Originally posted by Thorin Klosowski on Lifehacker — It seems pretty straightforward: You brush your teeth in the morning and in the evening, then you’re all set.
It turns out it’s not exactly that simple.
While brushing your teeth at least twice a day is the usual recommendation, how and when you do it isn’t as simple as you’d think.
First off, as we’ve pointed out before, the best time to brush your teeth actually depends on what you’re eating.
In most cases, it’s good to brush your teeth after you eat because that’s the best time to clean away all that sugar or starch that damages your teeth.
However, in some cases—usually with acidic foods like orange juice—it’s actually best to wait a little while before brushing.
Mayo Clinic explains:
One caveat to brushing after you eat is if you’ve eaten an acidic food or drink — for example, orange juice. Avoid brushing your teeth for at least 30 minutes after acidic foods and beverages. These acids weaken tooth enamel, and brushing too soon can cause damage to the enamel. If you know you’re going to eat or drink something very acidic ahead of time, you may want to brush your teeth first.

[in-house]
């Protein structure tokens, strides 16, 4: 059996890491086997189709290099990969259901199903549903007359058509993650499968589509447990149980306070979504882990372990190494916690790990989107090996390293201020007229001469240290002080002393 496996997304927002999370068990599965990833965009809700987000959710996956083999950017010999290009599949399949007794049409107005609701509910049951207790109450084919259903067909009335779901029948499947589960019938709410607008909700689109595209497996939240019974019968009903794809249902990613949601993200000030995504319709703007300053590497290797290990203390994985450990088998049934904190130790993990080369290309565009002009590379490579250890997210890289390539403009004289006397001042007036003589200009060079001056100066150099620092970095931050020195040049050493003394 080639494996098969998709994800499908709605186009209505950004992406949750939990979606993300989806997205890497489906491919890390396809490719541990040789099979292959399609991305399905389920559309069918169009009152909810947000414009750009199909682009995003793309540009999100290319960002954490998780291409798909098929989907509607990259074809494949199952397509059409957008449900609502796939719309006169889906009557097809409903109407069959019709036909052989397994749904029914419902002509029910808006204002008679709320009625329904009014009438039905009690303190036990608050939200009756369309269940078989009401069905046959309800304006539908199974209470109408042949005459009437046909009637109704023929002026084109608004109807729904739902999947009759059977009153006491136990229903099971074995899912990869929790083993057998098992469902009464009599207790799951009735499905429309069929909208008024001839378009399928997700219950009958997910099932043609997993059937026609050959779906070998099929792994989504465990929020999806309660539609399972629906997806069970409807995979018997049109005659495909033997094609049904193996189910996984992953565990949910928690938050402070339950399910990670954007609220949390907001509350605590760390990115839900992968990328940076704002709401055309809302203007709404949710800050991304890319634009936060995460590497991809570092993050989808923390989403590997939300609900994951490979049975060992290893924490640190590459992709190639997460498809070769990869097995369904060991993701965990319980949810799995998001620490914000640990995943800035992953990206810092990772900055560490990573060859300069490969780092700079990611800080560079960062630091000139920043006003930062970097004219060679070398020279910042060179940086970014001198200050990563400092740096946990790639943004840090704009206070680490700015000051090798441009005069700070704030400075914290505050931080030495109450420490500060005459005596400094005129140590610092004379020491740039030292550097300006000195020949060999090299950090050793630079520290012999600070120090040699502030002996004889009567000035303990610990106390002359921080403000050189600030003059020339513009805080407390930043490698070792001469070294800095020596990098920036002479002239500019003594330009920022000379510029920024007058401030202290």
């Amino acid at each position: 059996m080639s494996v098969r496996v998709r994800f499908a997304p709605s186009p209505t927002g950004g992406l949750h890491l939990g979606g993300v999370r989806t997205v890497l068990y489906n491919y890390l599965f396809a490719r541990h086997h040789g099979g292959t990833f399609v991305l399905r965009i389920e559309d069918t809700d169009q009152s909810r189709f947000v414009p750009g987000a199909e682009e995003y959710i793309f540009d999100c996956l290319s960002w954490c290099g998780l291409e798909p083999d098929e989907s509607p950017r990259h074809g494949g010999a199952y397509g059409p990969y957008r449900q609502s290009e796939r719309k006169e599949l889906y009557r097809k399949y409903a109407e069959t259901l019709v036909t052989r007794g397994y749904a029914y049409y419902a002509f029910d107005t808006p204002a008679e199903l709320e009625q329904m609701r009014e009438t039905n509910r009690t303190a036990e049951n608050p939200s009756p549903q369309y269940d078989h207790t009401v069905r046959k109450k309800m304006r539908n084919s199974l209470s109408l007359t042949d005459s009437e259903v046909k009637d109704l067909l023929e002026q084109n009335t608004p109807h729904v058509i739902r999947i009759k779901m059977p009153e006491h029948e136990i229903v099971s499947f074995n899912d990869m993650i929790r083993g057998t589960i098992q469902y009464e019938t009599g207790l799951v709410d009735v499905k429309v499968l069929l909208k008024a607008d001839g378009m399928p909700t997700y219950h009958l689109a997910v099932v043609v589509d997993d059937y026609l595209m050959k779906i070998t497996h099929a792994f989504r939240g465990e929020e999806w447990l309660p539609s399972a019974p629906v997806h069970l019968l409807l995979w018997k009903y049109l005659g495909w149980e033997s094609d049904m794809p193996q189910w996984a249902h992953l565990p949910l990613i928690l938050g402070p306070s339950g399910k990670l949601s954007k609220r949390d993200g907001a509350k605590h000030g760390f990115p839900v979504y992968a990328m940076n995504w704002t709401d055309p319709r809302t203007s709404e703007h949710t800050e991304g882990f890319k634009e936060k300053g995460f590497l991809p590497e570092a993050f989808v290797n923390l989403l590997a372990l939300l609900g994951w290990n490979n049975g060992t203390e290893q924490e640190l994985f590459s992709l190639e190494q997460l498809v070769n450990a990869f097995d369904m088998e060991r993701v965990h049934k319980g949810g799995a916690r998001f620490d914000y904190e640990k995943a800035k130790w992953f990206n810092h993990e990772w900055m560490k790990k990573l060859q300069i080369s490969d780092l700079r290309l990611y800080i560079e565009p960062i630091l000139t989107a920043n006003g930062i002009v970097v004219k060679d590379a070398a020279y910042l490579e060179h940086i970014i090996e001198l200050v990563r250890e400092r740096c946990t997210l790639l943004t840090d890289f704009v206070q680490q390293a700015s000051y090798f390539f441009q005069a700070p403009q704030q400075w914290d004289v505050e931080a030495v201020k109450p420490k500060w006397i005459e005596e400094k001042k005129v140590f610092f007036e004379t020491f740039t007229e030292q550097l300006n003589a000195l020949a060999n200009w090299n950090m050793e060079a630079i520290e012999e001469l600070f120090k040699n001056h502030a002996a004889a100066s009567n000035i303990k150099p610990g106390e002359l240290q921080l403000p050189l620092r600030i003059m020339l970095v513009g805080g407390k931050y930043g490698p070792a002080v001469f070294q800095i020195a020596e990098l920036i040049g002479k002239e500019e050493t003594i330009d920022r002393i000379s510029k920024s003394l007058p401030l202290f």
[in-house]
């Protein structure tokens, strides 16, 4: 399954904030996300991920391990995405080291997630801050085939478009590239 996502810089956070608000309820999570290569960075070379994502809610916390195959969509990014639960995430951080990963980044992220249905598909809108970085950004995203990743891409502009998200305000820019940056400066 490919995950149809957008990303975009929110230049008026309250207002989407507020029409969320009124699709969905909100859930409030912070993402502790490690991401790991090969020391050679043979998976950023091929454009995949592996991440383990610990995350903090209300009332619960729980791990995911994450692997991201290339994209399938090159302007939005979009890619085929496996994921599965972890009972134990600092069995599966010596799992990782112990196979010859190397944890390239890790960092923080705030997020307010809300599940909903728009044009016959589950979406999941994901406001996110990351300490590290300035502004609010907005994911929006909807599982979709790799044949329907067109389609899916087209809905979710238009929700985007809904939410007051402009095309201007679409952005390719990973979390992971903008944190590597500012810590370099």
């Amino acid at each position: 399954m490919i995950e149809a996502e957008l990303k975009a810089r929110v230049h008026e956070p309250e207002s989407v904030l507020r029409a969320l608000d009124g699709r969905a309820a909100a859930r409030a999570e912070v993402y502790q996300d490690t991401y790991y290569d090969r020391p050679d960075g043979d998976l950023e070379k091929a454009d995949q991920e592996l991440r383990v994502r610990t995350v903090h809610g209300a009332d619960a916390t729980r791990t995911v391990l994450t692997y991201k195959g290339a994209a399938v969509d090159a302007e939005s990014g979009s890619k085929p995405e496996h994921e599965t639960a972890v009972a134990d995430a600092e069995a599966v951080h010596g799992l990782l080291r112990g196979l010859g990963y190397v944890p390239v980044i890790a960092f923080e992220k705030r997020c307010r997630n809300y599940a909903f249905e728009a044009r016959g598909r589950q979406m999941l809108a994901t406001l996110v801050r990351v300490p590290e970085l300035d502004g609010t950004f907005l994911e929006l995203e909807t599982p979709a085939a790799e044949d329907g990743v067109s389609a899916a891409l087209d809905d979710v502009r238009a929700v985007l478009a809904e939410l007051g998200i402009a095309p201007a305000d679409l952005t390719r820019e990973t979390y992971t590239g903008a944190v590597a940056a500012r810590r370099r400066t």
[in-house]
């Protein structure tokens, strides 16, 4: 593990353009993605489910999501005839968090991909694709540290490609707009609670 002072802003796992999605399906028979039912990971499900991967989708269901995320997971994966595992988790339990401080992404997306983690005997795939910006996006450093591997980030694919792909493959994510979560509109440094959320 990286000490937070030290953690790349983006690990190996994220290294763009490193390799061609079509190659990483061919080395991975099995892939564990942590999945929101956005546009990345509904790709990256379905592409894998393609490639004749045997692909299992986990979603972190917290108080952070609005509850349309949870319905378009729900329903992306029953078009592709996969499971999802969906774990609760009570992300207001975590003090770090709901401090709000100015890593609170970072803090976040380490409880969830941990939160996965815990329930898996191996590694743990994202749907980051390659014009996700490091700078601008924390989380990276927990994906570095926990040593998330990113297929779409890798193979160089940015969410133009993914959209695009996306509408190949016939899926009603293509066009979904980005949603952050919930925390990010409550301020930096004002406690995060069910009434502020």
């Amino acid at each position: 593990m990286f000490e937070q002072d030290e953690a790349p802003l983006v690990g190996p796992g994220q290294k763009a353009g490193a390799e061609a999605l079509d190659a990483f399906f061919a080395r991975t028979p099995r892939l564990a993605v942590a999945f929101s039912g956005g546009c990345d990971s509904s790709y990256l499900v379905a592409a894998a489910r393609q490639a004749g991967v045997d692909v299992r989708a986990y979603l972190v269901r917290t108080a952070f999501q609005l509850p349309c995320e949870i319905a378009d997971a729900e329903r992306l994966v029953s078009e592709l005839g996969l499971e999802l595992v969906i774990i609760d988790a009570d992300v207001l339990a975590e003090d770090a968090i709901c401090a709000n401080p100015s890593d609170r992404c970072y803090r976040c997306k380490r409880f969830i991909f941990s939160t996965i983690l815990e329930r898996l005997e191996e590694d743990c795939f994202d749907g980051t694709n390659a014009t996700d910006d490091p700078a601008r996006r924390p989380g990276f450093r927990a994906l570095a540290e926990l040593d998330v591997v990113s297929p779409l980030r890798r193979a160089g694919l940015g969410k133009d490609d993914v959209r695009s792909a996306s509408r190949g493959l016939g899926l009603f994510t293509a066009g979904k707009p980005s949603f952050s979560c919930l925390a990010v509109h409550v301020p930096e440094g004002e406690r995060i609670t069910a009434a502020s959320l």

Technique matters here just as much as everything else, and most of us are probably brushing wrong. Dr. Zervas recommends brushing in a circular motion up to the gum line instead of brushing in a vigorous back and forth motion.
This manages to get the bacteria out without rubbing your gums too much. Don’t put too much pressure on your teeth; you need to brush all the way up to gums, but don’t do it too hard.
Finally, the last step many of us take in our tooth-brushing routine is to rinse out our mouths with water. As it turns out, it’s actually a bad idea to rinse with too much water.
The Guardian points out that you’re just washing off the film from the toothpaste:
“For children, I would say wash out because if they still have adult teeth that have yet to come through, they may end up with too much fluoride in their body, which can damage their teeth. For adults, it’s good to leave a film, but in moderation — You don’t want a mouthful of toothpaste. I have a semi-rinse: I put a tiny bit of water in my mouth to brush away the toothpaste on my tongue.”
So, to quickly recap: Brush after eating unless you’re eating acidic foods, brush gently in a circular motion, and don’t rinse your mouth with too much water afterwards. While you’re at it, make sure you pick up the right kind of toothpaste.
To read more from Thorin Klosowski on LifeHacker, please visit the article here: http://lifehacker.com/am-i-brushing-my-teeth-correctly-504856570